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WeWork Might Go Public After All -- Through a SPAC

Millionacres logo Millionacres 2/1/2021 Matthew Frankel, CFP
a group of people sitting at a table in a room: WeWork Might Go Public After All -- Through a SPAC © Provided by Millionacres WeWork Might Go Public After All -- Through a SPAC

Co-working office company WeWork had initially planned on going public in late 2019. But to put it mildly, things fell through. The company was valued at almost $47 billion in 2019, but its IPO fell apart when investors actually got a look at some of its financials and saw how much money the company was losing. And to say that founder Adam Neumann's management style didn't help matters would be an understatement.

In the end, the company was bailed out by SoftBank, and its valuation plunged to about $8 billion -- just over one-sixth of its pre-IPO value.

However, it looks like the company is thinking of taking another swing at going public, but like many other companies over the past year, the co-working company isn't necessarily looking at using the traditional IPO route this time. Instead, it's reportedly looking to go public through a merger with a special purpose acquisition company, or SPAC.

Here's what we know so far, as well as the basics on how going public through a SPAC works.

What's a SPAC, and how would WeWork use one to go public?

A SPAC, or special purpose acquisition company, is a type of company designed for one specific purpose: to find a private business to take public.

Just like any other public company, a newly formed SPAC completes an IPO to raise capital, usually several hundred million dollars. At the time of its IPO, a SPAC doesn't have any business of its own. The capital it raises in its IPO is put into an escrow account, and the managers attempt to find a "target" business to take public. Since the SPAC has already completed its IPO, it uses its capital to acquire the private company, thereby avoiding the traditional IPO process.

As a simplified example, reports indicate that WeWork could be valued at close to $10 billion right now. If a SPAC raises $500 million, it could offer to "buy" WeWork at a $10 billion valuation. The SPAC investors would own 5% of the combined business.

In reality, there is usually an additional influx of capital by a group of private investors, known as a private investment in public equity, or PIPE. Between the funds raised by the SPAC and the PIPE from private investors, WeWork could raise quite a bit of capital in the deal. It's been reported that WeWork has more than $3 billion on its balance sheet, so this would further bolster the company's financial position -- alleviating a major investor concern from the company's last IPO attempt.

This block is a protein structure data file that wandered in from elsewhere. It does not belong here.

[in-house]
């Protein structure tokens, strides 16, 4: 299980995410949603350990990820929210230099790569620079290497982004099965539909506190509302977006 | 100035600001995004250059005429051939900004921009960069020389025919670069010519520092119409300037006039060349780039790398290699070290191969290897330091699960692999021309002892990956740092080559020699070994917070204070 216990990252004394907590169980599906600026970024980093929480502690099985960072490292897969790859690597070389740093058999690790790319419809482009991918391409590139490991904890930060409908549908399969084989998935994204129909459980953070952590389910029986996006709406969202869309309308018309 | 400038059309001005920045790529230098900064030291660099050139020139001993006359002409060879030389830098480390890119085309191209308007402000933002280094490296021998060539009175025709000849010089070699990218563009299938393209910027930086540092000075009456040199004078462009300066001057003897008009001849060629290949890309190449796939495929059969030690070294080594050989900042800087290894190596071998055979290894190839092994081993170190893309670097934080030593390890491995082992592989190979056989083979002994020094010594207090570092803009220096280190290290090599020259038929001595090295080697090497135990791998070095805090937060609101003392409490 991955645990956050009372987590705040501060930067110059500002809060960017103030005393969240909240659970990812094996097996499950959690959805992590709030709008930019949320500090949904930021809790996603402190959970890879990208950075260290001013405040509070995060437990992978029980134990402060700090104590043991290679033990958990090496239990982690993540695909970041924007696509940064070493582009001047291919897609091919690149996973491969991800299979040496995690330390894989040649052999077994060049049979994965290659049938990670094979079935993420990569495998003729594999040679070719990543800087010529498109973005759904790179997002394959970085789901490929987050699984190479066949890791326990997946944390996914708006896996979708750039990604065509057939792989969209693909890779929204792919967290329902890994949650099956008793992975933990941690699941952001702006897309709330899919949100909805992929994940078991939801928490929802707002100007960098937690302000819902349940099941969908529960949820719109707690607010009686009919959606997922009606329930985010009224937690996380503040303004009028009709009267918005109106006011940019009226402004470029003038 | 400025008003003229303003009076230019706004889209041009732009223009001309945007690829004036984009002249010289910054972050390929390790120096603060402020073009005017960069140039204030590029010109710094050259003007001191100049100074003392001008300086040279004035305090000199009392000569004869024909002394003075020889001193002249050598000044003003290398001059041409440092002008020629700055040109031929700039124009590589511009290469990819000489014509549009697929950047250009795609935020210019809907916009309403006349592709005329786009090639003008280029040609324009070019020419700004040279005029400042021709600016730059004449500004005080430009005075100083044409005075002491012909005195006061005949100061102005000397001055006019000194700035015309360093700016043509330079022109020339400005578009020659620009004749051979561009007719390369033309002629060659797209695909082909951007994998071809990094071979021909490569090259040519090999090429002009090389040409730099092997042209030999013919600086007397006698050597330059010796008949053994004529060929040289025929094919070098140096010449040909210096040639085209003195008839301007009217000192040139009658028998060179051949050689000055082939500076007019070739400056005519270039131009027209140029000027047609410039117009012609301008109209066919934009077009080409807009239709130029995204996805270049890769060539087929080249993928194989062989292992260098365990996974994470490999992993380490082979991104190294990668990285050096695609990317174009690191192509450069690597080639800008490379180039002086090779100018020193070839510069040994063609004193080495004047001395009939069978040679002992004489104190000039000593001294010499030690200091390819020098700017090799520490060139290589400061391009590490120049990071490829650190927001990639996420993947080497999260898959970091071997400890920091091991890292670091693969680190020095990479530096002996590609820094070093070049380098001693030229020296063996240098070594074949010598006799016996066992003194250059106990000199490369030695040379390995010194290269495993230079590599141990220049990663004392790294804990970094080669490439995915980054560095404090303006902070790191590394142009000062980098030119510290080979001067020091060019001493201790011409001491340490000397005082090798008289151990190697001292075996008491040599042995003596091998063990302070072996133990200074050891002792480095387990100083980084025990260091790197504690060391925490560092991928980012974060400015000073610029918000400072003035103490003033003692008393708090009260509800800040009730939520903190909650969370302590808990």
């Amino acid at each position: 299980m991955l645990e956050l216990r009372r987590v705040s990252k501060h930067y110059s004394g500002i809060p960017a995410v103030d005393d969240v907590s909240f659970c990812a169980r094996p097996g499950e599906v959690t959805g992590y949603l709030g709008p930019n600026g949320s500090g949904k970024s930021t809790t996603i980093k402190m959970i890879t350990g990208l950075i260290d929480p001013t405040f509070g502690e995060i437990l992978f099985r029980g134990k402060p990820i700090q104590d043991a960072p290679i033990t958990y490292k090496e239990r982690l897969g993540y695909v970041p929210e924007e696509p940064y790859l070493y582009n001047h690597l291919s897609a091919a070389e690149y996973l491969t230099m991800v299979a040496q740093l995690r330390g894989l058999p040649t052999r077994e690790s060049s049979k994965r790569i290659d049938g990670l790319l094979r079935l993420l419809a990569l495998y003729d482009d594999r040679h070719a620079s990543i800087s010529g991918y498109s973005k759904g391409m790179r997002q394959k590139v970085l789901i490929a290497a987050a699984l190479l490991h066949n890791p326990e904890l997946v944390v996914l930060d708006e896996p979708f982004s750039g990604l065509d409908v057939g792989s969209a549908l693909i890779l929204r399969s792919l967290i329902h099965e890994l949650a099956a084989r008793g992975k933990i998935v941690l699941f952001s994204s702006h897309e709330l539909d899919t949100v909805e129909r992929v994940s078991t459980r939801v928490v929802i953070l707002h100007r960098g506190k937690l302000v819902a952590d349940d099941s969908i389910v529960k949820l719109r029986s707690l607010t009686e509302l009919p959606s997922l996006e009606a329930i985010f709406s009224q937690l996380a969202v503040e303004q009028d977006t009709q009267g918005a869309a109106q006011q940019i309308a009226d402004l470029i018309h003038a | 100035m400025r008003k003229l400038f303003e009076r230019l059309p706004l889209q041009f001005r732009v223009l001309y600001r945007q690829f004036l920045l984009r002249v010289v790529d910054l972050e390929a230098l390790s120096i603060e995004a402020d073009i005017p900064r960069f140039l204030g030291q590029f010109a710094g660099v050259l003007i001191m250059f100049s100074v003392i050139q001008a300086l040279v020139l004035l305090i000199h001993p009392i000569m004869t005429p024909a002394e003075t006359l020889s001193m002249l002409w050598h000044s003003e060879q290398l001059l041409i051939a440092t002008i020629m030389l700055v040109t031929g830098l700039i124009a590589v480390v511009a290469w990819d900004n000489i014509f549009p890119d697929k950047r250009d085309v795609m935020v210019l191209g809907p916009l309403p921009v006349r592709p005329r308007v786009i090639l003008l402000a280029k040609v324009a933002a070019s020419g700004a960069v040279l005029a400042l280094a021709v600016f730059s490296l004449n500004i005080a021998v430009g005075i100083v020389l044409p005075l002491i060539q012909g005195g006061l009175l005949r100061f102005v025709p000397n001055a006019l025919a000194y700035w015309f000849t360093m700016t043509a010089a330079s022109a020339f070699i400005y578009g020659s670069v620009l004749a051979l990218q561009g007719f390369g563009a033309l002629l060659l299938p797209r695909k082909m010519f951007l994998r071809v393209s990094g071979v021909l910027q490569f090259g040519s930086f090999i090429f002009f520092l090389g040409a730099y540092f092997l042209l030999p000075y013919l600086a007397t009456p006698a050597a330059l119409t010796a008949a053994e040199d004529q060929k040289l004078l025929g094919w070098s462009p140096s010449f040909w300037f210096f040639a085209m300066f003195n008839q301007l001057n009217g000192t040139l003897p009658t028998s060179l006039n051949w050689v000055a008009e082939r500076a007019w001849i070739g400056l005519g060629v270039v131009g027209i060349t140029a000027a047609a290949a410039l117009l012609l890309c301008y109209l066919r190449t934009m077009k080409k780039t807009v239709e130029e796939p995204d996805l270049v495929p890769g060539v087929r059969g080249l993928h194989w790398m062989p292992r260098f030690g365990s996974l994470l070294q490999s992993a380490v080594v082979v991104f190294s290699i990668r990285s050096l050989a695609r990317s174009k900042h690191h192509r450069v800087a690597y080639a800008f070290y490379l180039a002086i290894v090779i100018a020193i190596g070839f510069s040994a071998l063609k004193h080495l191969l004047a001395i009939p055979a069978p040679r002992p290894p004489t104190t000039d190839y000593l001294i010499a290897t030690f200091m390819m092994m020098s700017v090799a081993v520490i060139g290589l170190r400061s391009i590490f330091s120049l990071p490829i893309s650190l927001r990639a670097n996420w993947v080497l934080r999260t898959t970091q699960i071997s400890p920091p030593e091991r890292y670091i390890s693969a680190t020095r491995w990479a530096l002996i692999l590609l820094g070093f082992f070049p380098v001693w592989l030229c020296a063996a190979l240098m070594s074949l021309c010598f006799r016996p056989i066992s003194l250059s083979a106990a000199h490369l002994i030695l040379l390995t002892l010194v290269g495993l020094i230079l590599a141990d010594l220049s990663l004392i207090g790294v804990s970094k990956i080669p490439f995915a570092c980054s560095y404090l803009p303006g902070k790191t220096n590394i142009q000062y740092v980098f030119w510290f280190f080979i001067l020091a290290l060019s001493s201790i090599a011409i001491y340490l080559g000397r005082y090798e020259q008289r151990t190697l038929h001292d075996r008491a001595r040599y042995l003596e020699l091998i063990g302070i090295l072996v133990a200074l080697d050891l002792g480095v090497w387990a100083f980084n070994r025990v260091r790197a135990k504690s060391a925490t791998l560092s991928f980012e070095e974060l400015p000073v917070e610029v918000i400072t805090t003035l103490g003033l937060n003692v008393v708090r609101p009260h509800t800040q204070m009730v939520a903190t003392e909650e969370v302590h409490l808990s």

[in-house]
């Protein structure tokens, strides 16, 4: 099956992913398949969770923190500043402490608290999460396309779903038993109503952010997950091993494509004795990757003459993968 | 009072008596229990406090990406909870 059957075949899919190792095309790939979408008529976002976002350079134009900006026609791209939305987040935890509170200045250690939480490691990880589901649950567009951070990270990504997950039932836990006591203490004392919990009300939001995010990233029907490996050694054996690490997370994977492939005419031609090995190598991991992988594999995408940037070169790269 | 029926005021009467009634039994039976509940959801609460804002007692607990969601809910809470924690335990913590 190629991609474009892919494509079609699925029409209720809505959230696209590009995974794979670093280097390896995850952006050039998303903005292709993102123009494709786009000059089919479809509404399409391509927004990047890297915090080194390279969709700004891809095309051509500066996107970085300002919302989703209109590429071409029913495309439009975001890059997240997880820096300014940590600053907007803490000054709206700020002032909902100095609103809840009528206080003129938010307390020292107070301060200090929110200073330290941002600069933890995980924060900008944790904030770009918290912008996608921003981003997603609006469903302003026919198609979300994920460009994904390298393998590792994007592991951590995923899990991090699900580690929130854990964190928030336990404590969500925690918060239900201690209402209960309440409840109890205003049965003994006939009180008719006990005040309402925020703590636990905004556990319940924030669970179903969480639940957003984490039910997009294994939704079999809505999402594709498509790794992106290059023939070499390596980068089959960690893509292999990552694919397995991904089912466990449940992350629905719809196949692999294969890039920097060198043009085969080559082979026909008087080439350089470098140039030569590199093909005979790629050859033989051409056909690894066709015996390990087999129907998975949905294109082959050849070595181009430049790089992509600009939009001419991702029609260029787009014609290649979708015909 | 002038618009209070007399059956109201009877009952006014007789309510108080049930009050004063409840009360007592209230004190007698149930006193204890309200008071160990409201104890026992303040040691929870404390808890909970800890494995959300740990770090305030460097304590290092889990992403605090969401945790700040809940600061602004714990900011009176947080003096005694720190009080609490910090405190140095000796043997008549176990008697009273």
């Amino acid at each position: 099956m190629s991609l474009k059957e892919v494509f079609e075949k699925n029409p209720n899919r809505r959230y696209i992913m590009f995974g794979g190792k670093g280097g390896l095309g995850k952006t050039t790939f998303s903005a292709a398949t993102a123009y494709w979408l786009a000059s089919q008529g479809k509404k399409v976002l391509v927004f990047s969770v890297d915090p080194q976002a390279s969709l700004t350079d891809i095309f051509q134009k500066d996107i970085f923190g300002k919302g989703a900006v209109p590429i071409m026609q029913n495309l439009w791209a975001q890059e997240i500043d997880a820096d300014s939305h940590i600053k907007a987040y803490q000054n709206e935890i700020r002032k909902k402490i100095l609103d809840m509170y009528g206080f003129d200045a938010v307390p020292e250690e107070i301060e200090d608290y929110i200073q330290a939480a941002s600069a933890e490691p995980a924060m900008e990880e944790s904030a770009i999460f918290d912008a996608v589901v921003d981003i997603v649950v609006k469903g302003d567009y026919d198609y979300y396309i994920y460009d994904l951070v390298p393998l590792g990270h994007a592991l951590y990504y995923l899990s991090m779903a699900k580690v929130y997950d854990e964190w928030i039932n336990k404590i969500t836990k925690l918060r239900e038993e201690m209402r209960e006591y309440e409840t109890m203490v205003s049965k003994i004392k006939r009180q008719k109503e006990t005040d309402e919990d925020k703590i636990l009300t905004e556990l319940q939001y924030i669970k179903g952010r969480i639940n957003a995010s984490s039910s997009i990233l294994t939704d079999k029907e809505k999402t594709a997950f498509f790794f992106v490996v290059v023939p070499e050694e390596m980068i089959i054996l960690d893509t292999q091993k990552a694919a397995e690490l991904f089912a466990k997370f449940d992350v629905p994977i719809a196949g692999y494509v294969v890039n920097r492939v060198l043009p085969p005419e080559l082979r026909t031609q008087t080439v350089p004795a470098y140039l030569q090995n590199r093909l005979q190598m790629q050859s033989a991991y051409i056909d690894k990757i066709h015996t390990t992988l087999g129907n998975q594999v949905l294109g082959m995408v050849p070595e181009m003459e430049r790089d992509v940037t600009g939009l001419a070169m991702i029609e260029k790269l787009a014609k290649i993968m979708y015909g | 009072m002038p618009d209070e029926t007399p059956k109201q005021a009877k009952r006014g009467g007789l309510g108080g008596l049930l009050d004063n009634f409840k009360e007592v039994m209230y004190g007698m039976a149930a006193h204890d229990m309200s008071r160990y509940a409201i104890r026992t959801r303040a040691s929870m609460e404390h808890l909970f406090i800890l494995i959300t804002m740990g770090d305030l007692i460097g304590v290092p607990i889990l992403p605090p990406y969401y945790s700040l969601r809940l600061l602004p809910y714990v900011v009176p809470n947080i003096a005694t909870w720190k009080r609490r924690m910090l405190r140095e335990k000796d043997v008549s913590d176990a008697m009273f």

WeWork's valuation would be considerably lower than its last IPO attempt

According to WeWork's executive chairman, SPACs approach the company quite often (not surprising, since there are over 200 SPACs that are currently looking for a target). Reports indicate that WeWork has held talks with at least three SPACs in recent months, and that talks remain ongoing.

While a SPAC deal would inject quite a bit of fresh capital into WeWork, it's important for investors to realize that this is still a money-losing business. On $811 million in third-quarter 2020 revenue, WeWork produced negative $517 million in free cash flow. It's unclear how much of the poor performance can be attributed to the pandemic, as CEO Sandeep Mathrani has said he expects WeWork to be profitable by 2021, but if you were wondering why WeWork might need billions in cash on its balance sheet, this is why.

To be sure, this isn't a done deal. WeWork is apparently talking to several SPACs and hasn't finalized an agreement with any of them. And until we get a closer look at the terms of any merger agreement, it's tough to say whether WeWork could belong on investors' radar this time around.

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The Motley Fool has a disclosure policy. Editorial opinions are ours alone and have not been previously reviewed, approved, or endorsed by included advertisers. Editorial content from Millionacres is separate from The Motley Fool editorial content and is created by a different analyst team.

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